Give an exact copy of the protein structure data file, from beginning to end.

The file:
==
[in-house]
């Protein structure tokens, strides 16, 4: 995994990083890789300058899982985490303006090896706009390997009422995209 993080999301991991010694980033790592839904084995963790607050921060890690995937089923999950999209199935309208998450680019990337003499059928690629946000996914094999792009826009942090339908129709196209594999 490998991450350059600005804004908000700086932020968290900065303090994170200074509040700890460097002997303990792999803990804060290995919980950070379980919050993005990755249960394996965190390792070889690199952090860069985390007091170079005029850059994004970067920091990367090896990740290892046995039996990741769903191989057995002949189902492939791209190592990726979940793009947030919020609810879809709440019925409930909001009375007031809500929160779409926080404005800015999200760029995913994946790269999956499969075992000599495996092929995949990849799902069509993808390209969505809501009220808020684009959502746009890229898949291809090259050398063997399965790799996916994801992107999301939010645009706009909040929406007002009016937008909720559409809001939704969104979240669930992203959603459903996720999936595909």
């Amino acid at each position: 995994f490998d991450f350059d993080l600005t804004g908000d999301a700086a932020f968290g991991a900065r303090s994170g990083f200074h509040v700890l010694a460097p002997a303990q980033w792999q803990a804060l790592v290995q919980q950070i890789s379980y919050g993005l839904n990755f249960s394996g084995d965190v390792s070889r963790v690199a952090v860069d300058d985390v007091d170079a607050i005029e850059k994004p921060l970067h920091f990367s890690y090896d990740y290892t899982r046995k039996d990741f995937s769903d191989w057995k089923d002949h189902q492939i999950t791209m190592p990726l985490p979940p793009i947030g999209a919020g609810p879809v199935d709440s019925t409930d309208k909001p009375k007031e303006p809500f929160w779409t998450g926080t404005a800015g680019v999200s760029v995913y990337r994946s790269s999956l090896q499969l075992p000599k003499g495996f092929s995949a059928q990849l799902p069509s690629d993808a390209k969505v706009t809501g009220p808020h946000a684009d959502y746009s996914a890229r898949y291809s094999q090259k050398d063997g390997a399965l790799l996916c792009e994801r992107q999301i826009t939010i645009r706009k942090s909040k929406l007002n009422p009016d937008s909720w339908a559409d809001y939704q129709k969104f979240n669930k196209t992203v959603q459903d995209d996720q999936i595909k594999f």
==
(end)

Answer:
[in-house]
């Protein structure tokens, strides 16, 4: 995994990083890789300058899982985490303006090896706009390997009422995209 993080999301991991010694980033790592839904084995963790607050921060890690995937089923999950999209199935309208998450680019990337003499059928690629946000996914094999792009826009942090339908129709196209594999 490998991450350059600005804004908000700086932020968290900065303090994170200074509040700890460097002997303990792999803990804060290995919980950070379980919050993005990755249960394996965190390792070889690199952090860069985390007091170079005029850059994004970067920091990367090896990740290892046995039996990741769903191989057995002949189902492939791209190592990726979940793009947030919020609810879809709440019925409930909001009375007031809500929160779409926080404005800015999200760029995913994946790269999956499969075992000599495996092929995949990849799902069509993808390209969505809501009220808020684009959502746009890229898949291809090259050398063997399965790799996916994801992107999301939010645009706009909040929406007002009016937008909720559409809001939704969104979240669930992203959603459903996720999936595909």
């Amino acid at each position: 995994f490998d991450f350059d993080l600005t804004g908000d999301a700086a932020f968290g991991a900065r303090s994170g990083f200074h509040v700890l010694a460097p002997a303990q980033w792999q803990a804060l790592v290995q919980q950070i890789s379980y919050g993005l839904n990755f249960s394996g084995d965190v390792s070889r963790v690199a952090v860069d300058d985390v007091d170079a607050i005029e850059k994004p921060l970067h920091f990367s890690y090896d990740y290892t899982r046995k039996d990741f995937s769903d191989w057995k089923d002949h189902q492939i999950t791209m190592p990726l985490p979940p793009i947030g999209a919020g609810p879809v199935d709440s019925t409930d309208k909001p009375k007031e303006p809500f929160w779409t998450g926080t404005a800015g680019v999200s760029v995913y990337r994946s790269s999956l090896q499969l075992p000599k003499g495996f092929s995949a059928q990849l799902p069509s690629d993808a390209k969505v706009t809501g009220p808020h946000a684009d959502y746009s996914a890229r898949y291809s094999q090259k050398d063997g390997a399965l790799l996916c792009e994801r992107q999301i826009t939010i645009r706009k942090s909040k929406l007002n009422p009016d937008s909720w339908a559409d809001y939704q129709k969104f979240n669930k196209t992203v959603q459903d995209d996720q999936i595909k594999f």